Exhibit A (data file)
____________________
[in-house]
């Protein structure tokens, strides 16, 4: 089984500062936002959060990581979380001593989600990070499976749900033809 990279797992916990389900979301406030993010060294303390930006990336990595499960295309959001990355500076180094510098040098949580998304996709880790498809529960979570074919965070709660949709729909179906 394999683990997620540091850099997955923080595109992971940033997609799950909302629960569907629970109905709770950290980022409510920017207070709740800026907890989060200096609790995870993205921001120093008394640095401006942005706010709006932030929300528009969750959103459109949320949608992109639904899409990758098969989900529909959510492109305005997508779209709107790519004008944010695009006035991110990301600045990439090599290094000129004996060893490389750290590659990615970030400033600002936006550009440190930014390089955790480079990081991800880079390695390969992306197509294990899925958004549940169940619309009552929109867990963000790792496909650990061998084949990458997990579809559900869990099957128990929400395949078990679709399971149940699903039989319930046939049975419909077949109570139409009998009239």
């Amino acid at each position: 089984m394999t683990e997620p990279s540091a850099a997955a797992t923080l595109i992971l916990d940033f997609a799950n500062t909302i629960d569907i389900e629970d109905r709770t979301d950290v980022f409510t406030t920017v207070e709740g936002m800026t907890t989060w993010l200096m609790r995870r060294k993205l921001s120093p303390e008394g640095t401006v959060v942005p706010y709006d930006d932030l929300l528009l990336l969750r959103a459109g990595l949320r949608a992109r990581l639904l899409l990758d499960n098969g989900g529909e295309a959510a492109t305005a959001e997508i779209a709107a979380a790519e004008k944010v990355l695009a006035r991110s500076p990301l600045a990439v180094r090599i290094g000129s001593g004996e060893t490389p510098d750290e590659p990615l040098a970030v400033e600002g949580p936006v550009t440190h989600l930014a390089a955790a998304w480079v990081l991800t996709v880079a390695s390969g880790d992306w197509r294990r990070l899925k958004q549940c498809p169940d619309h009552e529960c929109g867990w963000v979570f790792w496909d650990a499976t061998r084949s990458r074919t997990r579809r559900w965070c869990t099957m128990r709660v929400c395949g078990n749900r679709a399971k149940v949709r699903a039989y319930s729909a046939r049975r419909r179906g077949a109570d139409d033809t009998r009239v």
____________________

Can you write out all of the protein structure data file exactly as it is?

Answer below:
[in-house]
């Protein structure tokens, strides 16, 4: 089984500062936002959060990581979380001593989600990070499976749900033809 990279797992916990389900979301406030993010060294303390930006990336990595499960295309959001990355500076180094510098040098949580998304996709880790498809529960979570074919965070709660949709729909179906 394999683990997620540091850099997955923080595109992971940033997609799950909302629960569907629970109905709770950290980022409510920017207070709740800026907890989060200096609790995870993205921001120093008394640095401006942005706010709006932030929300528009969750959103459109949320949608992109639904899409990758098969989900529909959510492109305005997508779209709107790519004008944010695009006035991110990301600045990439090599290094000129004996060893490389750290590659990615970030400033600002936006550009440190930014390089955790480079990081991800880079390695390969992306197509294990899925958004549940169940619309009552929109867990963000790792496909650990061998084949990458997990579809559900869990099957128990929400395949078990679709399971149940699903039989319930046939049975419909077949109570139409009998009239």
């Amino acid at each position: 089984m394999t683990e997620p990279s540091a850099a997955a797992t923080l595109i992971l916990d940033f997609a799950n500062t909302i629960d569907i389900e629970d109905r709770t979301d950290v980022f409510t406030t920017v207070e709740g936002m800026t907890t989060w993010l200096m609790r995870r060294k993205l921001s120093p303390e008394g640095t401006v959060v942005p706010y709006d930006d932030l929300l528009l990336l969750r959103a459109g990595l949320r949608a992109r990581l639904l899409l990758d499960n098969g989900g529909e295309a959510a492109t305005a959001e997508i779209a709107a979380a790519e004008k944010v990355l695009a006035r991110s500076p990301l600045a990439v180094r090599i290094g000129s001593g004996e060893t490389p510098d750290e590659p990615l040098a970030v400033e600002g949580p936006v550009t440190h989600l930014a390089a955790a998304w480079v990081l991800t996709v880079a390695s390969g880790d992306w197509r294990r990070l899925k958004q549940c498809p169940d619309h009552e529960c929109g867990w963000v979570f790792w496909d650990a499976t061998r084949s990458r074919t997990r579809r559900w965070c869990t099957m128990r709660v929400c395949g078990n749900r679709a399971k149940v949709r699903a039989y319930s729909a046939r049975r419909r179906g077949a109570d139409d033809t009998r009239v």